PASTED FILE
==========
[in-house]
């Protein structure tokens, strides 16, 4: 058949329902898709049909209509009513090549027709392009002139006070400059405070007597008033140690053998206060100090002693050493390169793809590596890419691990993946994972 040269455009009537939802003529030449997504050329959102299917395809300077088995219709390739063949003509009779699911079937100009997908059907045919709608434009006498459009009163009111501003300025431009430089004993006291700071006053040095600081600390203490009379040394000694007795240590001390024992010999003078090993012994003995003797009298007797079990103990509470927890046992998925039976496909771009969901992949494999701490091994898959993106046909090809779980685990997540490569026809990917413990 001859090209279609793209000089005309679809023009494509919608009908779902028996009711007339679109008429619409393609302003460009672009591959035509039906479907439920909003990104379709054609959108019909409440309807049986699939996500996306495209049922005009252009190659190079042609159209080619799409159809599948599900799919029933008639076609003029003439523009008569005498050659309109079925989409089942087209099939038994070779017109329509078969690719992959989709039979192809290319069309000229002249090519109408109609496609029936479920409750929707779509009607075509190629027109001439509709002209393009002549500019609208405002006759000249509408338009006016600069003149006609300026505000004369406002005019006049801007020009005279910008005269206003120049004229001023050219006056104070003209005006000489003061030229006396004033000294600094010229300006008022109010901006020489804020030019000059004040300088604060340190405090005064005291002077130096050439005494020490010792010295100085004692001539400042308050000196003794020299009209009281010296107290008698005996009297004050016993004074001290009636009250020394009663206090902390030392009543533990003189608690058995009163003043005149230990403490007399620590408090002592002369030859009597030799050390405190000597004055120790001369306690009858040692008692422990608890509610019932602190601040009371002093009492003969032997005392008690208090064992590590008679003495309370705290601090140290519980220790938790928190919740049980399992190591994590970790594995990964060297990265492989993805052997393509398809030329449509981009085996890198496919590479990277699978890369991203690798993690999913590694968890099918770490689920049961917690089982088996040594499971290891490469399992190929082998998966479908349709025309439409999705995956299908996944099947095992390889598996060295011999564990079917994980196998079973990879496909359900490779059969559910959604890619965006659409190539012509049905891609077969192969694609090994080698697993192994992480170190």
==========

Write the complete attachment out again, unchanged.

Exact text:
[in-house]
């Protein structure tokens, strides 16, 4: 058949329902898709049909209509009513090549027709392009002139006070400059405070007597008033140690053998206060100090002693050493390169793809590596890419691990993946994972 040269455009009537939802003529030449997504050329959102299917395809300077088995219709390739063949003509009779699911079937100009997908059907045919709608434009006498459009009163009111501003300025431009430089004993006291700071006053040095600081600390203490009379040394000694007795240590001390024992010999003078090993012994003995003797009298007797079990103990509470927890046992998925039976496909771009969901992949494999701490091994898959993106046909090809779980685990997540490569026809990917413990 001859090209279609793209000089005309679809023009494509919608009908779902028996009711007339679109008429619409393609302003460009672009591959035509039906479907439920909003990104379709054609959108019909409440309807049986699939996500996306495209049922005009252009190659190079042609159209080619799409159809599948599900799919029933008639076609003029003439523009008569005498050659309109079925989409089942087209099939038994070779017109329509078969690719992959989709039979192809290319069309000229002249090519109408109609496609029936479920409750929707779509009607075509190629027109001439509709002209393009002549500019609208405002006759000249509408338009006016600069003149006609300026505000004369406002005019006049801007020009005279910008005269206003120049004229001023050219006056104070003209005006000489003061030229006396004033000294600094010229300006008022109010901006020489804020030019000059004040300088604060340190405090005064005291002077130096050439005494020490010792010295100085004692001539400042308050000196003794020299009209009281010296107290008698005996009297004050016993004074001290009636009250020394009663206090902390030392009543533990003189608690058995009163003043005149230990403490007399620590408090002592002369030859009597030799050390405190000597004055120790001369306690009858040692008692422990608890509610019932602190601040009371002093009492003969032997005392008690208090064992590590008679003495309370705290601090140290519980220790938790928190919740049980399992190591994590970790594995990964060297990265492989993805052997393509398809030329449509981009085996890198496919590479990277699978890369991203690798993690999913590694968890099918770490689920049961917690089982088996040594499971290891490469399992190929082998998966479908349709025309439409999705995956299908996944099947095992390889598996060295011999564990079917994980196998079973990879496909359900490779059969559910959604890619965006659409190539012509049905891609077969192969694609090994080698697993192994992480170190």